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  • Southside

Gardaí to be granted new powers to tackle quad bike menace

Tuesday, 9th April, 2019 8:00am
Gardaí to be granted new powers to tackle quad bike menace

South Dublin County Council, along with gardai, council officials, and members of  Motor Cycling Ireland launched a public awareness campaign last year.

Gardaí to be granted new powers to tackle quad bike menace

South Dublin County Council, along with gardai, council officials, and members of  Motor Cycling Ireland launched a public awareness campaign last year.

GARDAI will be granted powers to seize and destroy quad bikes used in an anti-social manner under new legislation introduced to Dáil Éireann last week.

Fianna Fáil’s Dublin Spokesperson, John Lahart, and the party's spokesperson on Drugs Strategy and Urban Affairs, John Curran, introduced the Bill that is aimed at regulating the illegal use of scramblers, quad bikes and other mechanically propelled vehicles in public areas.

Deputy Lahart said the dangerous and illegal use of these bikes is a widespread problem across Dublin and in other parts of the country.

“As they have grown in trend among young people, the fear and havoc scramblers inflict on residential communities has reached crisis point in many areas. 

“Existing road traffic legislation does not apply to green spaces, housing estates or public parks, which are the very places where these vehicles are most commonly used and causing hassle.

“Even when gardaí do receive complaints, the users of these vehicles simply speed off-road to prevent them from taking any action.”

Deputy Curran added:

“There have already been a number of very serious collisions involving quads and scramblers in public space in Dublin causing life-changing injuries.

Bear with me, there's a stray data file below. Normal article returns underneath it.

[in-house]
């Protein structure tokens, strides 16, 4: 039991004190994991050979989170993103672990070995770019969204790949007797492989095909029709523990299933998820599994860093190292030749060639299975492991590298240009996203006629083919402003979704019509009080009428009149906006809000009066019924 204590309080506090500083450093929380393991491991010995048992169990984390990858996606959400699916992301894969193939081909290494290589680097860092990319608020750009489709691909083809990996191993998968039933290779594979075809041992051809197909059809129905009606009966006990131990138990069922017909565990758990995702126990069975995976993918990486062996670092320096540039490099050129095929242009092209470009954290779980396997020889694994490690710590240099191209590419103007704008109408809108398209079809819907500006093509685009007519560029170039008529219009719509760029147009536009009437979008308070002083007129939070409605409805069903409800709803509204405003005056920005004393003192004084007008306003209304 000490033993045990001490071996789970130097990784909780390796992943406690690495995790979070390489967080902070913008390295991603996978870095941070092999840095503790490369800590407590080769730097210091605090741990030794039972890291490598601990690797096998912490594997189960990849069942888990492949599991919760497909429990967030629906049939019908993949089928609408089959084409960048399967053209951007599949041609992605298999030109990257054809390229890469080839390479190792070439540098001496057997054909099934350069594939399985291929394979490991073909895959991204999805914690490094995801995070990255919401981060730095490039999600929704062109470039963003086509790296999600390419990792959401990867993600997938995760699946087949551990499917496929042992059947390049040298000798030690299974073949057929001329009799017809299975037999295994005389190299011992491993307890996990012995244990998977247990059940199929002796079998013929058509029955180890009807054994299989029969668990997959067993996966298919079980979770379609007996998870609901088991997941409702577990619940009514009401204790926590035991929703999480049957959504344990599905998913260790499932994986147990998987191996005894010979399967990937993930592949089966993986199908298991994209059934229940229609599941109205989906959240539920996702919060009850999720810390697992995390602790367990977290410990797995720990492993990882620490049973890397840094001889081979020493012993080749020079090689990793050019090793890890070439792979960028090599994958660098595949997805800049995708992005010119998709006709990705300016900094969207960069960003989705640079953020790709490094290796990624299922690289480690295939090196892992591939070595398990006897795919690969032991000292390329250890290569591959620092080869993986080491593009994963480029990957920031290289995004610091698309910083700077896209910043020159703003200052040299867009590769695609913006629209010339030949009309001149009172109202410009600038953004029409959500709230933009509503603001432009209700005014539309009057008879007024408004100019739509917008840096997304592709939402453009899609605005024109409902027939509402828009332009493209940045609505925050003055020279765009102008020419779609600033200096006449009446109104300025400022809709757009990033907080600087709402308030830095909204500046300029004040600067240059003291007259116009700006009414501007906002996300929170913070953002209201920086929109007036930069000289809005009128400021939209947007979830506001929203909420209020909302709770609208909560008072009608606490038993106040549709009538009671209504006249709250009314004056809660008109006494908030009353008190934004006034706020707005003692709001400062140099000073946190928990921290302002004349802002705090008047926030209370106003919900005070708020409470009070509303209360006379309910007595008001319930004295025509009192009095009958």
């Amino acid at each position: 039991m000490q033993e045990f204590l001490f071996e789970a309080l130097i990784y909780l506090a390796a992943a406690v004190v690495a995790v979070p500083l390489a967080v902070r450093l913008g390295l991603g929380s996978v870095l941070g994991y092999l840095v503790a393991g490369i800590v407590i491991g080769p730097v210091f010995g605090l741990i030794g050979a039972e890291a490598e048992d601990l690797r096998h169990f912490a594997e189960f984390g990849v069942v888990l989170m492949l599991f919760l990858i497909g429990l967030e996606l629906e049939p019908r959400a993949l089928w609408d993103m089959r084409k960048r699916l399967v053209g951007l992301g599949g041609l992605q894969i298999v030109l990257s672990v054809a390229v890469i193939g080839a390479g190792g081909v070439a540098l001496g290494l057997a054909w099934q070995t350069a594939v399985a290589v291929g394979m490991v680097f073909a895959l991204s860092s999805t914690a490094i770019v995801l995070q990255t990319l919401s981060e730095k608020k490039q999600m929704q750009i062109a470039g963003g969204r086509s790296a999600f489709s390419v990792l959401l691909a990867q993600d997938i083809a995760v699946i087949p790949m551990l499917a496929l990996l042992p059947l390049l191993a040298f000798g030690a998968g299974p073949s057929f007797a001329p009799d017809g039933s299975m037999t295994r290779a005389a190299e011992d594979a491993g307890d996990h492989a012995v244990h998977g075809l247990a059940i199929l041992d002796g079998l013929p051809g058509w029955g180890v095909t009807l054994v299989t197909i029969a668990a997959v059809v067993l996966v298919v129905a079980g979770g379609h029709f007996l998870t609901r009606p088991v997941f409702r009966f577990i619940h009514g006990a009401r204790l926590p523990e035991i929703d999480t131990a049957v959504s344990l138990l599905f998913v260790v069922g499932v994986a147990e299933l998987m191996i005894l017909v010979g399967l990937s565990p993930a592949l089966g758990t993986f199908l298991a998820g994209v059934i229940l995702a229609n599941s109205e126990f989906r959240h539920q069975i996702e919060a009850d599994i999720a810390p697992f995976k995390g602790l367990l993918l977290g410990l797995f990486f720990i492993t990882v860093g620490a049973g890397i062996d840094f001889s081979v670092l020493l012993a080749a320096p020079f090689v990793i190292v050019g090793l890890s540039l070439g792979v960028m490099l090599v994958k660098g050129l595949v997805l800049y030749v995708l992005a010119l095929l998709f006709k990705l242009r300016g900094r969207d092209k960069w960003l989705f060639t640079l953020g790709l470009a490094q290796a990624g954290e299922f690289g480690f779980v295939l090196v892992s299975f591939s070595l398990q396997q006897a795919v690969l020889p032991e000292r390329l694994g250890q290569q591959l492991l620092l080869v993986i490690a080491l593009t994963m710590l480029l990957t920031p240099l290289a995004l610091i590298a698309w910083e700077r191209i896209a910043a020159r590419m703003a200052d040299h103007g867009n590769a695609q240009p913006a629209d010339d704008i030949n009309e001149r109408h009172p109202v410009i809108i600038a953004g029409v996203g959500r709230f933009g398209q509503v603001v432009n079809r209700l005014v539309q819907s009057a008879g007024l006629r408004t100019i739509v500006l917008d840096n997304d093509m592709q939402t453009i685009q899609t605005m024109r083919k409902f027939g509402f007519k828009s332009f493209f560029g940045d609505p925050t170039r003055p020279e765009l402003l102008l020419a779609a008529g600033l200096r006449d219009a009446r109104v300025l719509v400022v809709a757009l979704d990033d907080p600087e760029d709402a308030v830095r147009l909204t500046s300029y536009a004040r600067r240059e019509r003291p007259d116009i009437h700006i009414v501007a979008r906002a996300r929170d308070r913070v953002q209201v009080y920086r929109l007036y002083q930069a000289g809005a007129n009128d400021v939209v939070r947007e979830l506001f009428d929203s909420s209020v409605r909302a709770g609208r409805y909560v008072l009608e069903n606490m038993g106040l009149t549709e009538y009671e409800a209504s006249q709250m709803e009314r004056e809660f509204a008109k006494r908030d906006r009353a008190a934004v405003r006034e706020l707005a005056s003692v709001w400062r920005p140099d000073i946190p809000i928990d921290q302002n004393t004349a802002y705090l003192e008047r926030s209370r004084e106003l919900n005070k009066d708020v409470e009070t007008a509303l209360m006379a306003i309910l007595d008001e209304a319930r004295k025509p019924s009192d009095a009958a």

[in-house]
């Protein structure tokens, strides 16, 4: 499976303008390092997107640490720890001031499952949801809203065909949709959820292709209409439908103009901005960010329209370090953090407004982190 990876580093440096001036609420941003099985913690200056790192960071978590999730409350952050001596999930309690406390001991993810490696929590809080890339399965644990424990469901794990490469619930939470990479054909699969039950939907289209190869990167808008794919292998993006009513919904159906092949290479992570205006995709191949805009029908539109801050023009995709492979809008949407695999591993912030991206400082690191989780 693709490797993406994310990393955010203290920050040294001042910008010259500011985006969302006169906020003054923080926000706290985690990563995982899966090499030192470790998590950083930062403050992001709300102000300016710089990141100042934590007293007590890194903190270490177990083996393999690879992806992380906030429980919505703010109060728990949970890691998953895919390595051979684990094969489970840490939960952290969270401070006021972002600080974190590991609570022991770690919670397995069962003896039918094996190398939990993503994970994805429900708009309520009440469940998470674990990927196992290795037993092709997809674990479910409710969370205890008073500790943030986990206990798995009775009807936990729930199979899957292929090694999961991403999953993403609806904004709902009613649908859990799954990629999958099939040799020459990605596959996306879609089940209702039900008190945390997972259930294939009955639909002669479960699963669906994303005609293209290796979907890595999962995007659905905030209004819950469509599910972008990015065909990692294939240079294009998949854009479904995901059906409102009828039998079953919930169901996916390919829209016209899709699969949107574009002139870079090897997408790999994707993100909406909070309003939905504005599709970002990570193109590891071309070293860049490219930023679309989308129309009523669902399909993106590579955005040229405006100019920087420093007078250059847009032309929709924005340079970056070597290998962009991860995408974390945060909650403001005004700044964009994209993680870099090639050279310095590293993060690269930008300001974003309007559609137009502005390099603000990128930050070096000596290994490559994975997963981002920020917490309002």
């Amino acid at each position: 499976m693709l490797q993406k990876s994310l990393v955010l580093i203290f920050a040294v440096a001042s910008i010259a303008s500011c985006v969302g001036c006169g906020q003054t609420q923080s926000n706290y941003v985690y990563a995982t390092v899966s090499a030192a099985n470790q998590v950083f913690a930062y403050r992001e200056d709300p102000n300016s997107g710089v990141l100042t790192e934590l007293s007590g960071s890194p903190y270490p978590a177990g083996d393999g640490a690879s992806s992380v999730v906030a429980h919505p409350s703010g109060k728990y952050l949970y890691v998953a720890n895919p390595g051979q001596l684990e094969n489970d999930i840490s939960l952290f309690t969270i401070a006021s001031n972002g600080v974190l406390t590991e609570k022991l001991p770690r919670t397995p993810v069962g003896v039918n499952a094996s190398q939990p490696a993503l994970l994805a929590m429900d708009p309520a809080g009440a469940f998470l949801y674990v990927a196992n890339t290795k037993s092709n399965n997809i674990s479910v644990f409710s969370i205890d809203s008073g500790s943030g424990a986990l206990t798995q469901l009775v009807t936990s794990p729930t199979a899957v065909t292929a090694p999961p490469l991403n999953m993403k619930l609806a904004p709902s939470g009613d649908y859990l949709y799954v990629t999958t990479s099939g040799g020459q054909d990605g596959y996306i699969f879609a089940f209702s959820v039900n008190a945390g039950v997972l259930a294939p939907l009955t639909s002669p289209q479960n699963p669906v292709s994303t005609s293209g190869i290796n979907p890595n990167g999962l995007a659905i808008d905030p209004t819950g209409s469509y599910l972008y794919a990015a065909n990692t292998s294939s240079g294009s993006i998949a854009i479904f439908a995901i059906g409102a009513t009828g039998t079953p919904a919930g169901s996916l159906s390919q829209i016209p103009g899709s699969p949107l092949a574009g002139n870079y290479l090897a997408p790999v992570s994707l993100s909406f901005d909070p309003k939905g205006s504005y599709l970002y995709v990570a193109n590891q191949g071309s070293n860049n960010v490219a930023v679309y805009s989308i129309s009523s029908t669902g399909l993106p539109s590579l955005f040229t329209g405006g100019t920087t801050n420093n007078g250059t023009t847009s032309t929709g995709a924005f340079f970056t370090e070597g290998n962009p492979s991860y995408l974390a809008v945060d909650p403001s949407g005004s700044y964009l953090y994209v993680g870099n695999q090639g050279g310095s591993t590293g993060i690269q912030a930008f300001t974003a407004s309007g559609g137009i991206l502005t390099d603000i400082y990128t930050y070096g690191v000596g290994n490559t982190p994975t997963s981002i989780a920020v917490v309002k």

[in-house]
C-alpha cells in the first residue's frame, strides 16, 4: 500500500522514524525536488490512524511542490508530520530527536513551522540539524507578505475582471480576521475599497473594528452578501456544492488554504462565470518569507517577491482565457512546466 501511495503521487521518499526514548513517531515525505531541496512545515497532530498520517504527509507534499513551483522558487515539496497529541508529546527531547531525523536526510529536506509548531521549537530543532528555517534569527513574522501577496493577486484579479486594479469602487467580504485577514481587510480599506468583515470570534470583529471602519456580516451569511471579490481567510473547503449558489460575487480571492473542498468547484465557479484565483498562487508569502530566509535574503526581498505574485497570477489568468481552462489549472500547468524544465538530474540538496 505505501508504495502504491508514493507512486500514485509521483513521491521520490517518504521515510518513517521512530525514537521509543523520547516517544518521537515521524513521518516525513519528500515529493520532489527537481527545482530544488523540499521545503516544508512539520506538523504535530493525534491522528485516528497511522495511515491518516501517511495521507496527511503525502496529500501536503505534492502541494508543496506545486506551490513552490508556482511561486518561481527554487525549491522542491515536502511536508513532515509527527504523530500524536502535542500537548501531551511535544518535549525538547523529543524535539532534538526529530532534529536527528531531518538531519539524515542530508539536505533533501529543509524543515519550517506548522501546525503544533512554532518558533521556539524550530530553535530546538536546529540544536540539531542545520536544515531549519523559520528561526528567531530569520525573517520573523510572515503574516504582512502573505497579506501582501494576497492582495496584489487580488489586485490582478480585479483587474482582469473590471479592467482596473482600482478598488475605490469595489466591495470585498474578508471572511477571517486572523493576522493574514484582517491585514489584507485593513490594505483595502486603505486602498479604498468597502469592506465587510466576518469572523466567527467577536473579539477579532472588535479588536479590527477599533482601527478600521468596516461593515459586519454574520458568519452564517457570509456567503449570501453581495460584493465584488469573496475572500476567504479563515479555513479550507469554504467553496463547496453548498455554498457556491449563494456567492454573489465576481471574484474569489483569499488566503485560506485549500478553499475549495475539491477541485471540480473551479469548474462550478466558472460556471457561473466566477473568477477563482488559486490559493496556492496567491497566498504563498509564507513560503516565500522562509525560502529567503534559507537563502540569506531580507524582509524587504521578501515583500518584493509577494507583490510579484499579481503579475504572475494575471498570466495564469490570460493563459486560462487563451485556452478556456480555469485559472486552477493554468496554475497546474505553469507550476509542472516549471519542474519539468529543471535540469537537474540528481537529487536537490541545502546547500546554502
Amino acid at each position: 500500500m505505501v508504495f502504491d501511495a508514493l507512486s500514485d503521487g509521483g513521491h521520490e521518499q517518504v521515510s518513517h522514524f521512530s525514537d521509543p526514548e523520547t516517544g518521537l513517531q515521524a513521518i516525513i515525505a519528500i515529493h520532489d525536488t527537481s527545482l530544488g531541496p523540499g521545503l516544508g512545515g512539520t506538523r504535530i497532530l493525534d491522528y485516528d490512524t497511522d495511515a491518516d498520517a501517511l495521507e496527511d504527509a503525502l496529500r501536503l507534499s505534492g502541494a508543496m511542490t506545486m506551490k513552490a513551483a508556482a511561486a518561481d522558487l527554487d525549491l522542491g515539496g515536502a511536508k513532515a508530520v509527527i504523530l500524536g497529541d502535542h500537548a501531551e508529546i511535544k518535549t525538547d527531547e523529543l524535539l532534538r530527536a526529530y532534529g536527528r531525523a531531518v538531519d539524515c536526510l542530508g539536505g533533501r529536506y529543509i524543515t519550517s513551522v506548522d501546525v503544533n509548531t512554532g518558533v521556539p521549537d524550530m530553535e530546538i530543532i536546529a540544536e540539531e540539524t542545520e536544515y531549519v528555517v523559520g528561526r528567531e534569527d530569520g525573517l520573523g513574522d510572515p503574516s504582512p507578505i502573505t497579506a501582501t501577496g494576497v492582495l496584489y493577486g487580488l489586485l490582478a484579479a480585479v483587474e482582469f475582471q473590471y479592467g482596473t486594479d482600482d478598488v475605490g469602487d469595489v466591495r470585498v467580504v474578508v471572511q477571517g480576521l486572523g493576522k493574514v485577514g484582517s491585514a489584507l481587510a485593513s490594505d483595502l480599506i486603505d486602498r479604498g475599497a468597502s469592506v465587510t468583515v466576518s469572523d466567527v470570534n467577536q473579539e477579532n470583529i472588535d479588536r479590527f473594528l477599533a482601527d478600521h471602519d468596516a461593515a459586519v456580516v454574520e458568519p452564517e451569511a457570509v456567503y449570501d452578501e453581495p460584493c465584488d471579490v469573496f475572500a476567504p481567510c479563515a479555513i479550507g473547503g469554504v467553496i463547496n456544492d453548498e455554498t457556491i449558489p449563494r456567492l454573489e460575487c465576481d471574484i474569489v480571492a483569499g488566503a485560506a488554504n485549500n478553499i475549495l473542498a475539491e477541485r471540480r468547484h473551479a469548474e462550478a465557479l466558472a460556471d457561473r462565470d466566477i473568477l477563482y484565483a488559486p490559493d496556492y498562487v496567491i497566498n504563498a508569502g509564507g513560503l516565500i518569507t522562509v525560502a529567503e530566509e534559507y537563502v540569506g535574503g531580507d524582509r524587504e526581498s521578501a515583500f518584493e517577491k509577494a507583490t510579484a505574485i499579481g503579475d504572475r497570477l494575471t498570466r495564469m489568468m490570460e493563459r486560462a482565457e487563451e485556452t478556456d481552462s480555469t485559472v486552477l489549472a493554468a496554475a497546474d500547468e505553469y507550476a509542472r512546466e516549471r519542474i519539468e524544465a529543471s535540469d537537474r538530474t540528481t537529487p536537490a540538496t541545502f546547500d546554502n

“There have been a number of efforts to introduce legislation in this area, but none to date have tackled the core issues. In Fianna Fáil we hope to change that before anyone else is killed by this activity.”

Official casualty figures show that between 2014 and 2017, there were 39 people killed or injured in collisions involving a quad or scrambler on public roads. Over 40 percent were aged 18 or under.

In December of last year South Dublin County Council and Fingal County Council launched a joint public awareness campaign to highlight the dangers quad bikes and scramblers pose to children.

The campaign supported an initiative by the Road Safety Authority, that outlined the correct environment and care to be taken when riding these vehicles, and was shown in cinemas throughout Fingal and South Dublin.

On the Northside, which suffers similar issues, Cllr Paul McAuliffe had called for bikes driven by children that are seized by gardai not to be returned but to be crushed and put on public display instead.

Explaining some of the specific measures in the new Bill, Deputy Curran added: “The basic truth is that gardaí are restricted under current legislation and can neither seize nor effectively police the use of these vehicles.

“Under our Bill, riding a quad or scrambler bike in an anti-social and dangerous manner will be an offence under Ireland’s public order legislation for the first time.

“Some 75 per cent of those people who were killed by a scrambler or quad bike between 2014 and 2017 were children.

“In many cases these vehicles are purchased by someone else. We want heavy penalties for those purchasing vehicles for a young person.”

Read the digital editions of the Dublin People Northside East, Northside West & Southside here